The two brash British boxers headed into the ring for their respective bouts the past weekend with more than a little something to prove.
David Haye and Amir Khan both needed to do some reputation restoration after notable defeats last year, which in each case were followed by a healthy dollop of whining.
They couldn't have ended up in more different spots at the end of Saturday night.
Heavyweight Haye decisively deposited hated rival Dereck Chisora on his back in the fifth round in front of about 30,000 in London.
It didn't quite take all the stink of last year's disappointing loss to Wladimir Klitschko - with his unforgettable toe excuse display - but it showed what a dynamic performer he can be.
Can be is the operative phrase. I emailed Boxing Brother before the fight and posited that Chisora's style is made to order for then Haye we saw a couple years back, but did that Haye still exit? The odds on Chisora looked favourable given his sturdy chin and Haye's suspect stamina.
Haye, no doubt fired up by the brawl he had with his opponent at a press conference earlier this year, stopped any nascent Chisora encroaches with a solid jab, good hooks to the body, and yes, movement and strategic holding.
But it was an entertaining enough bout, with Chisora always trying to press forward. The finishing combo from the 31-year-old Hayemaker was a thing of beauty.
Styles make fights, but this was the same Chisora who earlier this year gave Vitali Klitschko 12 spirited rounds, though he was never close on the scorecards.
Boxing fans are actually excited about the prospect of Haye fighting again, though some hope the 40-year-old Vitali will retire soon. The former cruiserweight Haye may have a better shot against the six-foot-eight Vitali than Wladimir, but it's not by much and only because the older brother can get so fatigued looking in the ring.
Khan, meanwhile, is left to ponder the way forward now after a shocking stoppage loss to Danny Garcia in Las Vegas.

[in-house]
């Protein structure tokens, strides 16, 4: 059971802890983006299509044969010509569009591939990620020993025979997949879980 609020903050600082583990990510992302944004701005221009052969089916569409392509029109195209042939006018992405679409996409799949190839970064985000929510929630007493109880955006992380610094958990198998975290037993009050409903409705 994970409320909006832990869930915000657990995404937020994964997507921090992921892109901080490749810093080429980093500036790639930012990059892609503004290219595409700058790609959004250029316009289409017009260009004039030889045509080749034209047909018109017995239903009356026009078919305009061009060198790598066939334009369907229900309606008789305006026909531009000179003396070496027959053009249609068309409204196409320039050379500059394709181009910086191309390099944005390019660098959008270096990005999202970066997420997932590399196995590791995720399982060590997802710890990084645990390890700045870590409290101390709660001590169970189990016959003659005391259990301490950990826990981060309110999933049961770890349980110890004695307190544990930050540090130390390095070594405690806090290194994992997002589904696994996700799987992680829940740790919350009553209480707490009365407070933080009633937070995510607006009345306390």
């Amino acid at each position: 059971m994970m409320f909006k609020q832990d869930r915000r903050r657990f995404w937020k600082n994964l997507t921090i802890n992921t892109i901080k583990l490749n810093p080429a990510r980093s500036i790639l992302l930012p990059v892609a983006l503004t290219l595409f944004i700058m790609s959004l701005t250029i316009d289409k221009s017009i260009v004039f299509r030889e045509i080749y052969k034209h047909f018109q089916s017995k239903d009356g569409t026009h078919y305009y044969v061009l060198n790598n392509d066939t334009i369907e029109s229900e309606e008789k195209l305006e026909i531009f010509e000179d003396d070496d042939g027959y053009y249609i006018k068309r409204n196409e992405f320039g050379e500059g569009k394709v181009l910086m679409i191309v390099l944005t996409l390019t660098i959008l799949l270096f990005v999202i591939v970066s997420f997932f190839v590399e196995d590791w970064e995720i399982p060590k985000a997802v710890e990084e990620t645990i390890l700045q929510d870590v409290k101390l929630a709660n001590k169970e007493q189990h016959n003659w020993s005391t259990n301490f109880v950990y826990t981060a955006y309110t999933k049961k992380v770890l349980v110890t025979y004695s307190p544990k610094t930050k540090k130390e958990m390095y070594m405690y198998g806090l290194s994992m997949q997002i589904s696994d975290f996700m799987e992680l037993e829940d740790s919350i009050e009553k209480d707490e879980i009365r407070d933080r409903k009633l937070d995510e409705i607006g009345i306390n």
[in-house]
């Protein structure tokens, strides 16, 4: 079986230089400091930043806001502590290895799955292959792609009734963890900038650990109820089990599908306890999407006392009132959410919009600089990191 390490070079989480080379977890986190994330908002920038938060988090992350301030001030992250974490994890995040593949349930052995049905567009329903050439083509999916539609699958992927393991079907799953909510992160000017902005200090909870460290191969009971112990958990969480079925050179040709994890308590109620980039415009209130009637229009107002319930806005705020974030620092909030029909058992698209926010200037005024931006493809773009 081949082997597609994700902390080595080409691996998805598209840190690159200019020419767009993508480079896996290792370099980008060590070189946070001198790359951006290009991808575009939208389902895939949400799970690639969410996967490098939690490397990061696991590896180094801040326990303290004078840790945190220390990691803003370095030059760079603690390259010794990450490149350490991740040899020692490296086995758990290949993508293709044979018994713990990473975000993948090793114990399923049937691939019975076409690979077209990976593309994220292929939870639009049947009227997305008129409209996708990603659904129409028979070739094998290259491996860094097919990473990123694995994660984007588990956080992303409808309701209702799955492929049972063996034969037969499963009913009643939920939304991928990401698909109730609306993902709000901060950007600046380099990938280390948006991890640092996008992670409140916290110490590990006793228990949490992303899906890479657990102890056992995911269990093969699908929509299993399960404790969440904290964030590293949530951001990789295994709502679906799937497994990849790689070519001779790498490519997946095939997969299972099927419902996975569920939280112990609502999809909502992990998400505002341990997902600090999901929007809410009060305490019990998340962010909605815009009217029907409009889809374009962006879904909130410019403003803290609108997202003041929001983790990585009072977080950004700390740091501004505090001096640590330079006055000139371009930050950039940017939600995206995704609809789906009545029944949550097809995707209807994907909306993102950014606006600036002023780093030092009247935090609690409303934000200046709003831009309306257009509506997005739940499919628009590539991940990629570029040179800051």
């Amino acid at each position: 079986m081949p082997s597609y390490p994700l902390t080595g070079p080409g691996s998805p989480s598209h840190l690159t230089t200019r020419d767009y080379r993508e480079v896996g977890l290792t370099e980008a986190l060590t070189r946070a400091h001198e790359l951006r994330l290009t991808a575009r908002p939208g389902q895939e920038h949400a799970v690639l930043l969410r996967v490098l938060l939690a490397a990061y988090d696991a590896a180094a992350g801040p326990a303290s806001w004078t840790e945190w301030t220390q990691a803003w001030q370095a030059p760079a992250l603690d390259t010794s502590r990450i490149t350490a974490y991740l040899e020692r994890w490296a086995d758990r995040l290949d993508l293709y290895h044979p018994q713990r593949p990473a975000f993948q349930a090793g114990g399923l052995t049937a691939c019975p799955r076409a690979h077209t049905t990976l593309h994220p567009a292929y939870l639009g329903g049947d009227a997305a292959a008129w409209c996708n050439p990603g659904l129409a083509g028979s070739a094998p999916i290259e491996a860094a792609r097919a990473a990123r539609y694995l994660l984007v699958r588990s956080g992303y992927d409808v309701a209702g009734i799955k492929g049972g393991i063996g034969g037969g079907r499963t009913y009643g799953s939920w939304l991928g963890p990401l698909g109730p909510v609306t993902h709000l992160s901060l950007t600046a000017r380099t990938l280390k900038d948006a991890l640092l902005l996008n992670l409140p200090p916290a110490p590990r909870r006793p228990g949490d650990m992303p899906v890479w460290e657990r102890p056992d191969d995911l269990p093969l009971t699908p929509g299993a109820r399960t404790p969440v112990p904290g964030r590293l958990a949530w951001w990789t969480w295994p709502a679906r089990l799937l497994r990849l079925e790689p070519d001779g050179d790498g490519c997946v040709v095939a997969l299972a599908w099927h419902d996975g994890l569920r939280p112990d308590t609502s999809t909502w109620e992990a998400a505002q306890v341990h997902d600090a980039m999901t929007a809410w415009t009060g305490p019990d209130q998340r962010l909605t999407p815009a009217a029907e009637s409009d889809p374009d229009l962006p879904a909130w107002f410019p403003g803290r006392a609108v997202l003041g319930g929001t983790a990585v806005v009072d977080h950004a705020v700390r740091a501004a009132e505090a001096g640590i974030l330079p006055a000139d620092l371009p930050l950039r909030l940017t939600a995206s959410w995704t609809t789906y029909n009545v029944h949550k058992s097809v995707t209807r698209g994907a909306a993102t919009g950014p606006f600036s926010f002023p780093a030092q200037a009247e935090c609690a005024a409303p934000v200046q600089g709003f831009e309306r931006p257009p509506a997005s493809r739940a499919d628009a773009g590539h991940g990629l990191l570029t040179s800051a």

He was on a comeback to begin with, having lost an "either way" decision to Lamont Peterson late last year. A rematch was made, but the Washington fighter foolishly tested positive for a banned steroid after requesting the testing in the first place.
If you were being charitable you could say that Khan ensured that he'll be a telegenic fighter for a good while yet despite his defeat. And he showed unbelievable heart, pointing to his chin after taking hard shots while on rubbery legs in the fourth round.
But facts are facts. He was dropped four times, and any hope of enticing Floyd Mayweather in the ring, and the resulting huge payday, evaporated.
Amir Khan was supposed to be more Oscar De La Hoya than Arturo Gatti, but he continually eschews his speed and height advantages. Boxing fans benefit, as it's resulted in a few corkers, but he often suffers.
Khan (26-3, 18 KOs) fairly dominated the first two rounds against Garcia, but even then there was a sense he was too amped up. Garcia's father likely got under his skin with disparaging comments about Pakistanis in the run-up to the fight.
As with Fernando Vargas and Diego Corrales, a lot of fans confuse result with process. Khan doesn't have a terrible chin, rather, he has a negligible defence and holds his head high, which results in his taking shots someone with his speed really shouldn't. But I don't think this isn't Howard Davis Jr. falling down from so-so shots.
The shot that precipitated the whole end sequence and the final knockdown were both equilibrium shots.
Can Khan embark on a Wladimir-type comeback, modifying his style to protect from getting hit with big shots? Will he part ways with trainer Freddie Roach?
As for the unbeaten Garcia (24-0, 15 KOs), fans rightly want to see him in with the likes of Juan Manuel Marquez, Lucas Matthysse and Mike Alvarado. At this point I'm not sure I'd pick the Philadelphia fighter against any of them. After all, the tide-turning punch against Khan was thrown with his eyes closed and his body perpendicular to the Anglo.
But like Josesito Lopez a few weeks before, Garcia showed how far heart and a good chin can get you. He doesn't figure to fold against anyone.
A heavyweight grudge match in front of 30K. A big upset.
Of course you heard all about these two fights from the mainstream sports media, who reported with a vigor even in the same area code as the harrumphing in the wake of the bad decision given to Timothy Bradley over Manny Pacquiao.
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